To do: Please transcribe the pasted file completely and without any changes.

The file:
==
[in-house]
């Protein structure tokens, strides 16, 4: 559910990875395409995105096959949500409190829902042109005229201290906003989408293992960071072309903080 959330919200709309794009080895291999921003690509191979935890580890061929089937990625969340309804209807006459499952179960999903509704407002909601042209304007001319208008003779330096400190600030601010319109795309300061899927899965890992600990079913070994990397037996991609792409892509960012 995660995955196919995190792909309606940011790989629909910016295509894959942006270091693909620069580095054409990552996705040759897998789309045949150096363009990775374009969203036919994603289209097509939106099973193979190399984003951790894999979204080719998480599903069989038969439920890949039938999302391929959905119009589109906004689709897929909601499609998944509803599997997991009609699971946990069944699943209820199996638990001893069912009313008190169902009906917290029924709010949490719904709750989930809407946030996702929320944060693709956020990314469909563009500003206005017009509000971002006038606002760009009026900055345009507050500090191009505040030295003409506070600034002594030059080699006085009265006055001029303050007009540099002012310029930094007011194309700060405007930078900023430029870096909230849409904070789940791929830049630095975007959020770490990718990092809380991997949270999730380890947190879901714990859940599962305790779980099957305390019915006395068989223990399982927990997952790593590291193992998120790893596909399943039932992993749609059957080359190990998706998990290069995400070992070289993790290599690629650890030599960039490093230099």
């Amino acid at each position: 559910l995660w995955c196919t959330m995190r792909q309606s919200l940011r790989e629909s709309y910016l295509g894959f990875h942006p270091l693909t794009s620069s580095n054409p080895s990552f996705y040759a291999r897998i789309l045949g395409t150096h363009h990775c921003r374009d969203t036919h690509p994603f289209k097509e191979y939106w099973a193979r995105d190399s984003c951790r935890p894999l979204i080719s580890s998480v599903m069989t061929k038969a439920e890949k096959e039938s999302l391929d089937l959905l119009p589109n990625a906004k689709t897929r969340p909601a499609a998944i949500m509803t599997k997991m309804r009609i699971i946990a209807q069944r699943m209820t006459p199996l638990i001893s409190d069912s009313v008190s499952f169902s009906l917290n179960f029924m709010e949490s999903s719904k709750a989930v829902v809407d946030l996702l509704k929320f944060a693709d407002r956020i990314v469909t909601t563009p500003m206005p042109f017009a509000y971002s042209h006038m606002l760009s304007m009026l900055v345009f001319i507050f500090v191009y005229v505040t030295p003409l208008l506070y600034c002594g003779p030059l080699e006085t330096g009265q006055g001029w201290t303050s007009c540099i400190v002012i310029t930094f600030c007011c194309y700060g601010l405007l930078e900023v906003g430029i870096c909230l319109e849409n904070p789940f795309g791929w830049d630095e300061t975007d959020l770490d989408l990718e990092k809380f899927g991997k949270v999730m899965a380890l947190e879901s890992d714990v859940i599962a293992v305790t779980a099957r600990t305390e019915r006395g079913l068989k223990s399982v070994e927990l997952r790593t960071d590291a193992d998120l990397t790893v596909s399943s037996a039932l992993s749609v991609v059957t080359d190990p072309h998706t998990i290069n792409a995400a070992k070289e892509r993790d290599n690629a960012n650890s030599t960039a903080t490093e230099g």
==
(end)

[in-house]
């Protein structure tokens, strides 16, 4: 559910990875395409995105096959949500409190829902042109005229201290906003989408293992960071072309903080 959330919200709309794009080895291999921003690509191979935890580890061929089937990625969340309804209807006459499952179960999903509704407002909601042209304007001319208008003779330096400190600030601010319109795309300061899927899965890992600990079913070994990397037996991609792409892509960012 995660995955196919995190792909309606940011790989629909910016295509894959942006270091693909620069580095054409990552996705040759897998789309045949150096363009990775374009969203036919994603289209097509939106099973193979190399984003951790894999979204080719998480599903069989038969439920890949039938999302391929959905119009589109906004689709897929909601499609998944509803599997997991009609699971946990069944699943209820199996638990001893069912009313008190169902009906917290029924709010949490719904709750989930809407946030996702929320944060693709956020990314469909563009500003206005017009509000971002006038606002760009009026900055345009507050500090191009505040030295003409506070600034002594030059080699006085009265006055001029303050007009540099002012310029930094007011194309700060405007930078900023430029870096909230849409904070789940791929830049630095975007959020770490990718990092809380991997949270999730380890947190879901714990859940599962305790779980099957305390019915006395068989223990399982927990997952790593590291193992998120790893596909399943039932992993749609059957080359190990998706998990290069995400070992070289993790290599690629650890030599960039490093230099």
């Amino acid at each position: 559910l995660w995955c196919t959330m995190r792909q309606s919200l940011r790989e629909s709309y910016l295509g894959f990875h942006p270091l693909t794009s620069s580095n054409p080895s990552f996705y040759a291999r897998i789309l045949g395409t150096h363009h990775c921003r374009d969203t036919h690509p994603f289209k097509e191979y939106w099973a193979r995105d190399s984003c951790r935890p894999l979204i080719s580890s998480v599903m069989t061929k038969a439920e890949k096959e039938s999302l391929d089937l959905l119009p589109n990625a906004k689709t897929r969340p909601a499609a998944i949500m509803t599997k997991m309804r009609i699971i946990a209807q069944r699943m209820t006459p199996l638990i001893s409190d069912s009313v008190s499952f169902s009906l917290n179960f029924m709010e949490s999903s719904k709750a989930v829902v809407d946030l996702l509704k929320f944060a693709d407002r956020i990314v469909t909601t563009p500003m206005p042109f017009a509000y971002s042209h006038m606002l760009s304007m009026l900055v345009f001319i507050f500090v191009y005229v505040t030295p003409l208008l506070y600034c002594g003779p030059l080699e006085t330096g009265q006055g001029w201290t303050s007009c540099i400190v002012i310029t930094f600030c007011c194309y700060g601010l405007l930078e900023v906003g430029i870096c909230l319109e849409n904070p789940f795309g791929w830049d630095e300061t975007d959020l770490d989408l990718e990092k809380f899927g991997k949270v999730m899965a380890l947190e879901s890992d714990v859940i599962a293992v305790t779980a099957r600990t305390e019915r006395g079913l068989k223990s399982v070994e927990l997952r790593t960071d590291a193992d998120l990397t790893v596909s399943s037996a039932l992993s749609v991609v059957t080359d190990p072309h998706t998990i290069n792409a995400a070992k070289e892509r993790d290599n690629a960012n650890s030599t960039a903080t490093e230099g």